The Peony Pavilion was originally a play written by Tang Xianzu and first performed in 1598. Most commonly and traditionally performed as an opera with a running time of over twenty hours, this retelling came about in 2008 when the then artistic director of the Chinese National Ballet, Zhao Ruheng, approached choreographer Fei Bo to turn this opera into a two hour ballet (with director Li Liuyu). The result, Julia Fawcett (Chief Executive of the Lowry Theatre) states, is a performance of ‘sheer spectacle and beauty’. In many ways, Fawcett is correct: the seventy strong ensemble gave the piece an impressive scale, especially during the wedding scene as the entire corps de ballet, wearing bright red, ran in a circle as a mass of red petals fall from the ceiling. Just as grandiose was the pavilion in the centre of the stage which became a spectacle not only for the audience, but for the dancers. The corps de ballet were framed around the pavilion as their focal point as it raised and tilted during scenes such as the erotic duet between the two protagonists, thereafter becoming a site for motifs of re-enactment of this love scene.
Besides the spectacle of the performance, the plot of the ballet (told to us at the beginning of the performance by the choreographer) was an interesting exploration of desire. Whilst on the pavilion, the female protagonist Du Liniang has an erotic dream about Liu Mengmei. When she awakes she is accompanied by two alter egos: Kunqu Liniang (who represents the traditional Kunqu opera style) and the Flower Goddess Liniang. Now awake, Du Liniang reminisces about her dream encounter and, touching herself, asks the Flower Goddess to take her back to her dream to be with Liu Mengmei. Instead, Du Liniang is taken to the underworld; for her desire to be fulfilled, she has to die.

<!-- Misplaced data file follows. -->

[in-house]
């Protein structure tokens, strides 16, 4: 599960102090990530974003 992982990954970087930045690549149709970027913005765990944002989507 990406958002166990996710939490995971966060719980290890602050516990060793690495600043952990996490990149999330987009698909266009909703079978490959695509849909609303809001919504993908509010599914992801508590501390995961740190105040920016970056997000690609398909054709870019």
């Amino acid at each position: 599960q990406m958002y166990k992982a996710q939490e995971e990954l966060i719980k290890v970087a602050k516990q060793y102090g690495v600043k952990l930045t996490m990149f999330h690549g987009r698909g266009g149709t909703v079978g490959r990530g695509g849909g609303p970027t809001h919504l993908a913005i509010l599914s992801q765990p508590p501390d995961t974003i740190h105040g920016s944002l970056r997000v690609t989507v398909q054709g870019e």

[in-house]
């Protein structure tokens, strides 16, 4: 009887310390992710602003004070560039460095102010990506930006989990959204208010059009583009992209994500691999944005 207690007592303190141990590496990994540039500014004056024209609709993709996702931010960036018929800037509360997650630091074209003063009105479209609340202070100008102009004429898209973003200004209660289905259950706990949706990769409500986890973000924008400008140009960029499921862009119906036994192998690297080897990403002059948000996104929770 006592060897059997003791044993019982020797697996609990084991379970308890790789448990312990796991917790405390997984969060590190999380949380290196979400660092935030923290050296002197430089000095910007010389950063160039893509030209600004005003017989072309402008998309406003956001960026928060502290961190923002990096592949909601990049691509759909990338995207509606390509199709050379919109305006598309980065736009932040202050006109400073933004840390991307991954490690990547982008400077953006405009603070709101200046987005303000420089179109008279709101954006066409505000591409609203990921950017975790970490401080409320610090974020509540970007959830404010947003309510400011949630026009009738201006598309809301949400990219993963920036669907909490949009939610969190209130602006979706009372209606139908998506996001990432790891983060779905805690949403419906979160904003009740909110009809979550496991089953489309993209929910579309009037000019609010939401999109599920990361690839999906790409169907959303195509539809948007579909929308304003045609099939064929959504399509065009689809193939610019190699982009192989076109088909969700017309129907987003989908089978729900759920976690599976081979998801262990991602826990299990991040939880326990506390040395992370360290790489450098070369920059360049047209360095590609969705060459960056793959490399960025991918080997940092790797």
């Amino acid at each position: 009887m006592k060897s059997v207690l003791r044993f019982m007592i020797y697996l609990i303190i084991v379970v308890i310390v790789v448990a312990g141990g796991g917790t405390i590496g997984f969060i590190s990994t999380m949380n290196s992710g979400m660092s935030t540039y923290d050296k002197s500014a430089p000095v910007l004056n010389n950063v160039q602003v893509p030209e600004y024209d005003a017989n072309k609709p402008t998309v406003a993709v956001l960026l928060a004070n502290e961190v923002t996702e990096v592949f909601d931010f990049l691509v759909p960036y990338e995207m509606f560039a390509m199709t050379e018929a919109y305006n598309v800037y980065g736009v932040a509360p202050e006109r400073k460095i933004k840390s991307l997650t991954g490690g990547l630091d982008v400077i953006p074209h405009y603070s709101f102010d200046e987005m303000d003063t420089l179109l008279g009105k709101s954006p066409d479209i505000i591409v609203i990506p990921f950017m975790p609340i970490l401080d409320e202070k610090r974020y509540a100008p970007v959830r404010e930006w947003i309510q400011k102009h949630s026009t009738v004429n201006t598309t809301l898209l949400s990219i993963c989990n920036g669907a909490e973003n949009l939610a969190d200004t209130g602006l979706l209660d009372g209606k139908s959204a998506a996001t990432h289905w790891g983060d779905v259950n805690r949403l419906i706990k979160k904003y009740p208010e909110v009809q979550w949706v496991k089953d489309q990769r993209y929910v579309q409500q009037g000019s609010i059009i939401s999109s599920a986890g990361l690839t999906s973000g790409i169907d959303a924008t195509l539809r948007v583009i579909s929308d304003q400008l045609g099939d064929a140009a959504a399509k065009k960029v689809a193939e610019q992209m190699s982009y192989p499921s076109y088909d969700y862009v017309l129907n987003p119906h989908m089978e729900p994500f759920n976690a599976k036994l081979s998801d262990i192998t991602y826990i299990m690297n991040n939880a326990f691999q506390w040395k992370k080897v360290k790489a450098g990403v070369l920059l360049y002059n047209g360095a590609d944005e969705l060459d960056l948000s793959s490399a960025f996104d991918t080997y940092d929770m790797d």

In the second act, Liu Mengmei appears to have had a parallel dream about Du Liniang, and as his object of desire is unattainable (Du Liniang is in the underworld), she is thus metonymised through her clothing when Liu Mengmei dances erotically with her dress. The Infernal Judge of the underworld eventually sends Du Liniang back ‘to the mortal world to realise her dream’ and Du Liniang and her alter egos turn into one unified subject. Du Liniang and Liu Mengmei search for each other in the mortal world and choreographically keep reaching for each other, yet ultimately miss when they are about to touch. The end of the ballet sees them united and they marry with a celebration of ‘mortals, ghosts and gods’. While desire splits Du Liniang into three and the initial promise of fulfilment of this desire leads to her death, the ballet ends with the reunification of Du Liniang’s character through the social structure of marriage, which becomes the acceptable (and celebrated) way to experience this desire.
Designer Emi Wada’s costumes in the ballet not only played a key role in delineating the separate alter egos through the colours red, white and blue, but elements of Du Liniang’s costume also came to stand in for the erotic act. Du Liniang’s dress became a symbol of her unobtainability, while the pointe shoe (and the naked foot) became a symbol for undressing. In the initial love scene, Liu Mengmei slowly removes one of Du Liniang’s pointe shoes from her foot whilst the other remains; Du Liniang remains always in the process of undressing. As a result she dances with just one shoe on and flexes her bare foot – drawing attention to its nakedness without the restrictions of the pointe shoe. Once she wakes up from the dream, Du Liniang re-enacts the undressing by removing her own shoes whilse caressing her body on the pavilion. The corps de ballet wear only one shoe in the underworld as a reminder of the erotic act and likewise flex their bare foot as they développé.
There was an almost unacknowledged class aspect to the ballet where Du Liniang is said to be ‘a girl from a rich family’ and the ‘reality’ that Du Liniang so detests is represented through a working class and ‘disordered’ peasant town. These dancers wore brown, were acting drunk and bawdy and there were haystacks hanging from the ceiling. It is this reality from which Du Liniang wants to escape, which she does through her marriage to ‘scholar’ Lio Mengmei. Ultimately, the ballet represented a bourgeois fantasy of desire in which the structures of marriage can fulfil and unify the self. In the context of the Maoist history of The National Ballet of China and the more communist ballets like The Red Detachment of Women, this ballet represents a new edition to the company’s repertoire that marks a distinct shift in its politics.